Labor Secretary calls for apprenticeship programs, touts pro-business efforts in Washington

Labor Secretary Alex Acosta told ATA attendees how President Trump is looking to reduce barriers to make it easier for businesses to operate.

Labor Secretary Alex Acosta told ATA attendees how President Trump is looking to reduce barriers to make it easier for businesses to operate.

Delivering a speech that was warmly welcomed by attendees, Secretary of Labor Alex Acosta said the Trump Administration was removing barriers to getting work done and improving healthcare for Americans in general, but for the trucking industry specifically.

President Trump got it right when he spoke to truckers this year in Pennsylvania - nothing gets done in this country without the hard work of the trucking industry,” Acosta said.

Noting the lack of skilled workers in industry today, Acosta spoke about Trump’s executive order earlier this year to create apprenticeship programs. While unemployment is near historic lows at 4.2%, there are still 6.1 million job openings today (247,000 in transportation and warehousing), Acosta said, and 7 million workers looking for jobs. The problem, he pointed out, is that the workers looking for jobs do not have the skills employers need.

The answer to that, the administration believes, is apprenticeship programs. Just 0.3% of American workers are apprentices, and the average age of apprentices is 28. “So they are not finding out about these programs until later in their careers,” Acosta said.

Advantages of apprenticeship programs are that the workers learn the skills they need to fill the jobs that are available.

“In your industry, you’ve established workforce training programs, but they are not apprenticeship programs,” Acosta said. “The trucking industry can play a key role in increasing apprenticeship opportunities across this country. Moving forward, the Department of Labor will bring together unions and trade associations, workers and businesses to develop programs.”

Acosta noted that previous administrations were not as friendly to apprenticeship programs.

“We will not micro-manage apprenticeships from Washington. You are in the best position to find what your industry needs and react to those needs. The bureaucratic barriers that stand between your industry and apprenticeships are coming down,” Acosta said.

Acosta opened his speech by praising the industry for its hard work in helping rebuild Texas and Florida following the recent hurricanes.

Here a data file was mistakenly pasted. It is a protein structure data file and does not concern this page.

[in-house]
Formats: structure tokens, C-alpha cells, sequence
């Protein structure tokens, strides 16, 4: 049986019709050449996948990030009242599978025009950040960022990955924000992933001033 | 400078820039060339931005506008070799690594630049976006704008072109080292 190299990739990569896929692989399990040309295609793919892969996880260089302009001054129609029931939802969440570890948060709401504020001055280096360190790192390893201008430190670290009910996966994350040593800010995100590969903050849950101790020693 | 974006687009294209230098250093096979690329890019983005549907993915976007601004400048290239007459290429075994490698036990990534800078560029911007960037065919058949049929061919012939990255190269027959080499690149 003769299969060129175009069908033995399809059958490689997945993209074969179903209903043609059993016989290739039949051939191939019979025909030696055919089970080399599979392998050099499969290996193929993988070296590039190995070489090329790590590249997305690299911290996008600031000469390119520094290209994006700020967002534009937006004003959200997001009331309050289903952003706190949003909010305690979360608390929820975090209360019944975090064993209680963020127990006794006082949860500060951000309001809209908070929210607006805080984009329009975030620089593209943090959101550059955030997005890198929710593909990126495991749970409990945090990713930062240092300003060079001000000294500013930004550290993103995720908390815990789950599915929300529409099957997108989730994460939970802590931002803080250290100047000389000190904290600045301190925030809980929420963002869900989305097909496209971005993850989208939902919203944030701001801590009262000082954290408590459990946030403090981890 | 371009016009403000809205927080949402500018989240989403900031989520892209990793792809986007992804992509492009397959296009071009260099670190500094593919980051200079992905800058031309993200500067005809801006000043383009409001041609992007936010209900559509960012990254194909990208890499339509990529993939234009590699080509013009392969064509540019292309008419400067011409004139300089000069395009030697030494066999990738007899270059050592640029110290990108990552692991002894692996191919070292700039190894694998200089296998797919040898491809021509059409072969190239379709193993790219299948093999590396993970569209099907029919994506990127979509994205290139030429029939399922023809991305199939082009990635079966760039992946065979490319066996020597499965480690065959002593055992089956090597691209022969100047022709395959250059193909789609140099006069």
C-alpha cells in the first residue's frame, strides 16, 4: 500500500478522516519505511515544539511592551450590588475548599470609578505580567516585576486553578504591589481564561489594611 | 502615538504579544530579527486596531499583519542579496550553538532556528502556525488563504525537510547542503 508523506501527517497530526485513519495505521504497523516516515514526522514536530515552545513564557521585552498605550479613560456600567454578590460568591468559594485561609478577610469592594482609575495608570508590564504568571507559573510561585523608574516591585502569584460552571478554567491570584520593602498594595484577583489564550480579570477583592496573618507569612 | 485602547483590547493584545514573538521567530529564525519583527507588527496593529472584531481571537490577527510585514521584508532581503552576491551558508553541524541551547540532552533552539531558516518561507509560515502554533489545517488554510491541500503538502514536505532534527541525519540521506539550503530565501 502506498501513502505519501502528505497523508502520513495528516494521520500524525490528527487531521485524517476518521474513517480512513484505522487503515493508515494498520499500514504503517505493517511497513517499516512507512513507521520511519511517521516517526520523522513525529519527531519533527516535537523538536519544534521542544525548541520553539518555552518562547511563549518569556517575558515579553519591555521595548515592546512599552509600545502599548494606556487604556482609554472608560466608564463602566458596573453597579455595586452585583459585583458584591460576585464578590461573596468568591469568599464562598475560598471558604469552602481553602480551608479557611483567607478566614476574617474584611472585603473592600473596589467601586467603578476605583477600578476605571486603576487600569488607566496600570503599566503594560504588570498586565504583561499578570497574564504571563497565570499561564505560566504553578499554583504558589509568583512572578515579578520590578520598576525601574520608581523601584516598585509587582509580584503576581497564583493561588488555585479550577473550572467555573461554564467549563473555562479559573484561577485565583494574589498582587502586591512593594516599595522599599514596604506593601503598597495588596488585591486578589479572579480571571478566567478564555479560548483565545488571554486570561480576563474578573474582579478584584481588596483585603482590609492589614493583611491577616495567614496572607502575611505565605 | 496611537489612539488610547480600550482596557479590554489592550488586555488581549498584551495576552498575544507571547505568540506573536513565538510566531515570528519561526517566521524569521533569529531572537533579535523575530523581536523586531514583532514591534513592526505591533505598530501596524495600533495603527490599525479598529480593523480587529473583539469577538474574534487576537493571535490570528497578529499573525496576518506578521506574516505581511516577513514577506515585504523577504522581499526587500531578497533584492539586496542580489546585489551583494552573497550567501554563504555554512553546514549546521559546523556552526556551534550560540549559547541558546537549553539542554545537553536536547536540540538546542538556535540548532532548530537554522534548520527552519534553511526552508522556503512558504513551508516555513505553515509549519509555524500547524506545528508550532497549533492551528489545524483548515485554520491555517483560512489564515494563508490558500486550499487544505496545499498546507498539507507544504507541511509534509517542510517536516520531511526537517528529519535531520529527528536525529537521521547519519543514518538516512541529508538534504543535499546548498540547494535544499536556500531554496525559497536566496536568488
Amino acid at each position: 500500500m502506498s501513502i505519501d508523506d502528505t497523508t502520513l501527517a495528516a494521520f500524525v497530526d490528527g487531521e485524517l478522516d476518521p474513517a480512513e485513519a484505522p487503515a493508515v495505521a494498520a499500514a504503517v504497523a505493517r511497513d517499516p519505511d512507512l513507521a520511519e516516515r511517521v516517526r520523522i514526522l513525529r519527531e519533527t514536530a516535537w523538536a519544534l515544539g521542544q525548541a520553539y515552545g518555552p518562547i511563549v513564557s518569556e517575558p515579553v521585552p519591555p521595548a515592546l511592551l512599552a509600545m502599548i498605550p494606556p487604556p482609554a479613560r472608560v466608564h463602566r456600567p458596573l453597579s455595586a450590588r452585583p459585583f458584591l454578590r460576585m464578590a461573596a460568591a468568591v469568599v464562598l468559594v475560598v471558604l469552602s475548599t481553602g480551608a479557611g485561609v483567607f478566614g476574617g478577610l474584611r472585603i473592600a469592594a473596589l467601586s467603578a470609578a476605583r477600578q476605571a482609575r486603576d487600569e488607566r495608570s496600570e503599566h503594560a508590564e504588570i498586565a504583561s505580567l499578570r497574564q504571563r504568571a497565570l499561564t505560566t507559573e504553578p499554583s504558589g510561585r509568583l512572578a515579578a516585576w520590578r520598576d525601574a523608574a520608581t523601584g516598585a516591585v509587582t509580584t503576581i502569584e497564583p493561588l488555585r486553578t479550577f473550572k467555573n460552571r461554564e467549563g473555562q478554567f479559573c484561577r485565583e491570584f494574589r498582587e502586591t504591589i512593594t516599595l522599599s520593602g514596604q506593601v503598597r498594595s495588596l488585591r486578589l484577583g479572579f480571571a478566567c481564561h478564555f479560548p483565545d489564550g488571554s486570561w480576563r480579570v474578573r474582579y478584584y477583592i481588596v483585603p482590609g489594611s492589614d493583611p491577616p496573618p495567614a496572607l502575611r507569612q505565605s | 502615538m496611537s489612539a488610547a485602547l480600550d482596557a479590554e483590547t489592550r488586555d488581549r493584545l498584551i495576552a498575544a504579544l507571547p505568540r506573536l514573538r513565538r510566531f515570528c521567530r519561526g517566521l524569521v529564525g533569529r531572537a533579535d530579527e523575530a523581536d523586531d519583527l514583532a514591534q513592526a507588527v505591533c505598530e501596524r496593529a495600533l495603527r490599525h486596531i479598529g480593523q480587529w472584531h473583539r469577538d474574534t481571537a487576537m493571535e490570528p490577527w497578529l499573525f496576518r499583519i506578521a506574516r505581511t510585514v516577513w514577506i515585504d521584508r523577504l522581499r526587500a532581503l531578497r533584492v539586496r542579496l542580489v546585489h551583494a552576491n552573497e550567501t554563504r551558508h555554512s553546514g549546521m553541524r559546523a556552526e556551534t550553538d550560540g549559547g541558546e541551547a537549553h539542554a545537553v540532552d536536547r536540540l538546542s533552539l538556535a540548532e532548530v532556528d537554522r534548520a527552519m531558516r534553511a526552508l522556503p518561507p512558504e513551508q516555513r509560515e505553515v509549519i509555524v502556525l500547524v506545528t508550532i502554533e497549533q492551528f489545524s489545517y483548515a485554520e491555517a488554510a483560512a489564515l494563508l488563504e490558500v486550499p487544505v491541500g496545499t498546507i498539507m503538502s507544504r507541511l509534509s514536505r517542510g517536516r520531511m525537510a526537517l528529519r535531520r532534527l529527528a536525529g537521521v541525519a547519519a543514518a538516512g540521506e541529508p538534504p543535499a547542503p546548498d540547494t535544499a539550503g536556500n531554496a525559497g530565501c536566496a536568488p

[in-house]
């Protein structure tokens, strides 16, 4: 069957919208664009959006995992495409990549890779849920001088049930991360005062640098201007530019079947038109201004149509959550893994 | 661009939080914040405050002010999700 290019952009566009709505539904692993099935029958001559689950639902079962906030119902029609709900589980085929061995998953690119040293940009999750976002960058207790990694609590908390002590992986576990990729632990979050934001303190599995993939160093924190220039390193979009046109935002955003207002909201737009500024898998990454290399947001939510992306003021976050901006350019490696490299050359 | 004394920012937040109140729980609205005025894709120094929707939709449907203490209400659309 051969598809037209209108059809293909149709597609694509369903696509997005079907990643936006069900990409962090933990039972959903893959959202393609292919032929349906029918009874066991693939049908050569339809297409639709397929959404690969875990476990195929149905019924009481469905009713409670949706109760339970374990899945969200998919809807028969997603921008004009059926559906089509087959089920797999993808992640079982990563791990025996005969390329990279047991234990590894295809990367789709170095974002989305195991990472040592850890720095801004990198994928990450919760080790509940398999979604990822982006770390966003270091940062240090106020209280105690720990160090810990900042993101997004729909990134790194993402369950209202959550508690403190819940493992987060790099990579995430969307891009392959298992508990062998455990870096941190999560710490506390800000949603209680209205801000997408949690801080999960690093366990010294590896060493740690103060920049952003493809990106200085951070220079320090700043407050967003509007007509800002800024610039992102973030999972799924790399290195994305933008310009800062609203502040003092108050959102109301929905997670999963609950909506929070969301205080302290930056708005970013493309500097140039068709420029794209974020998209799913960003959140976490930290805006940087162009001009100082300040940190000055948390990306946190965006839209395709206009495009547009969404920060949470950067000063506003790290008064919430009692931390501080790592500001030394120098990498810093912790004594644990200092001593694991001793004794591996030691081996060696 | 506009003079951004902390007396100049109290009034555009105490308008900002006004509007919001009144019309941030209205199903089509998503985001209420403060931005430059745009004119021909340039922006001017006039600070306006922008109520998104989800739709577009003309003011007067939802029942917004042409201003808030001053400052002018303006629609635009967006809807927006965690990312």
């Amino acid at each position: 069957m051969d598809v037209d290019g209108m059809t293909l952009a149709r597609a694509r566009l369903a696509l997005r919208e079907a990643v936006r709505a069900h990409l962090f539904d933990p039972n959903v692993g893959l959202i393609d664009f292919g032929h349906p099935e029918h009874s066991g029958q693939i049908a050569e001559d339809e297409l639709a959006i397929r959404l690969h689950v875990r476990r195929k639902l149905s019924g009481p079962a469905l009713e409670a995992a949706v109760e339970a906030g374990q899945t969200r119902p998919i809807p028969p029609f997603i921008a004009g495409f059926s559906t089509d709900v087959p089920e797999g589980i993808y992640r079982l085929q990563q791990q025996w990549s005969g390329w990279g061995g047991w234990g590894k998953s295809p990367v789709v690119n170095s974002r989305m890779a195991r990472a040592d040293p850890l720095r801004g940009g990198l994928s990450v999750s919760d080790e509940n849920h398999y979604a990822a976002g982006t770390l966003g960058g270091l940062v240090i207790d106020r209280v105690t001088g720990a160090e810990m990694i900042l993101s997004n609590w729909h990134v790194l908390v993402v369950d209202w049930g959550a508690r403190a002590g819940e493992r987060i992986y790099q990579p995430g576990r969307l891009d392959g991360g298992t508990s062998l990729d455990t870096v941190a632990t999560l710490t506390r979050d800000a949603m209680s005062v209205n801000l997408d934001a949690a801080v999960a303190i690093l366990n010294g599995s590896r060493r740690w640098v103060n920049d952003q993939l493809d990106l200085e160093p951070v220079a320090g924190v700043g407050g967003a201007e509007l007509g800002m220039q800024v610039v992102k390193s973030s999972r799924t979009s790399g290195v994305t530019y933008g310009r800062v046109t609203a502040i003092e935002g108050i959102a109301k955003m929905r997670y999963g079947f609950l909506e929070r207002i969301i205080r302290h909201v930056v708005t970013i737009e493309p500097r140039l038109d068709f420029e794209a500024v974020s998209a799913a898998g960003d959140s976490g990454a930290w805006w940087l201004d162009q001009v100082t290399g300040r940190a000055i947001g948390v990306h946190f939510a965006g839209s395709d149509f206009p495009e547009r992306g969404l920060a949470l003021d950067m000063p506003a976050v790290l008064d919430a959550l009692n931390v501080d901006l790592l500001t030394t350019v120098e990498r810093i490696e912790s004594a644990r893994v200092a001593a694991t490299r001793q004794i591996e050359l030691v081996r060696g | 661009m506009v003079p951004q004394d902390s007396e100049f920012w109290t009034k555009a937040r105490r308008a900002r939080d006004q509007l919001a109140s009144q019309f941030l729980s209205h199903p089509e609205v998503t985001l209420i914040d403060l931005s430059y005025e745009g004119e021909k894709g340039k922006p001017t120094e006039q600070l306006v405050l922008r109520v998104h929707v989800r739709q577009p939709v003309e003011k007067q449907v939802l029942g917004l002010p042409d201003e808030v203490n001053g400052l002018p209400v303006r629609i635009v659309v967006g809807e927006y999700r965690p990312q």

“Every day, America’s truckers work hard and you should be very proud,” he said.

During the course of the 15-minute address, Acosta mentioned efforts underway in Washington to help businesses and the economy grow.

“The Trump administration is working to address these challenges so your employees and businesses can flourish,” he noted, pointing out the administration’s efforts to reduce red tape.

Since Trump took office, Acosta said the nation has added 1.1 million net new jobs, GDP grew 3.1% in the second quarter, the stock market is at record highs and inflation remains low.

“This is great news for all Americans and all American job creators. But we can do more. We need to put our foot on the gas to accelerate this economy,” Acosta said.

Trump’s push for tax reform, which he initially outlined in front of trucking leaders at an ATA-sponsored event in Harrisburg, PA, two weeks ago, would simplify the tax code for all Americans, creating a fairer system, Acosta said. According to the secretary, three out of every four Americans do not itemize their taxes, preferring to take the standard deduction. Under the plan, the standard deduction would double for most Americans.

“Simpler taxes, lower taxes, and you get something back that is incredibly important – time - because you don’t have to itemize your taxes,” Acosta explained.

The plan would also lower business taxes – Trump has proposed cutting the corporate tax rate from 35% to 20% - and allow firms to deduct the cost of new equipment immediately.

Acosta also explained Trump’s executive order on healthcare issued a few weeks ago.

“Your companies want to create great healthcare for the hardworking men and women of this industry,” he said. “Great benefits attract employees. However, many of you operate small businesses [and don’t have access to great healthcare due to cost].”

The president’s plan would allow associations to open up their healthcare plans to small businesses around the country. It also would not require those plans to meet current Affordable Care Act mandates, potentially leading to lower healthcare plan costs for businesses and employees.

“I welcome the president’s action on this important matter, because it matters to the American people,” Acosta said.

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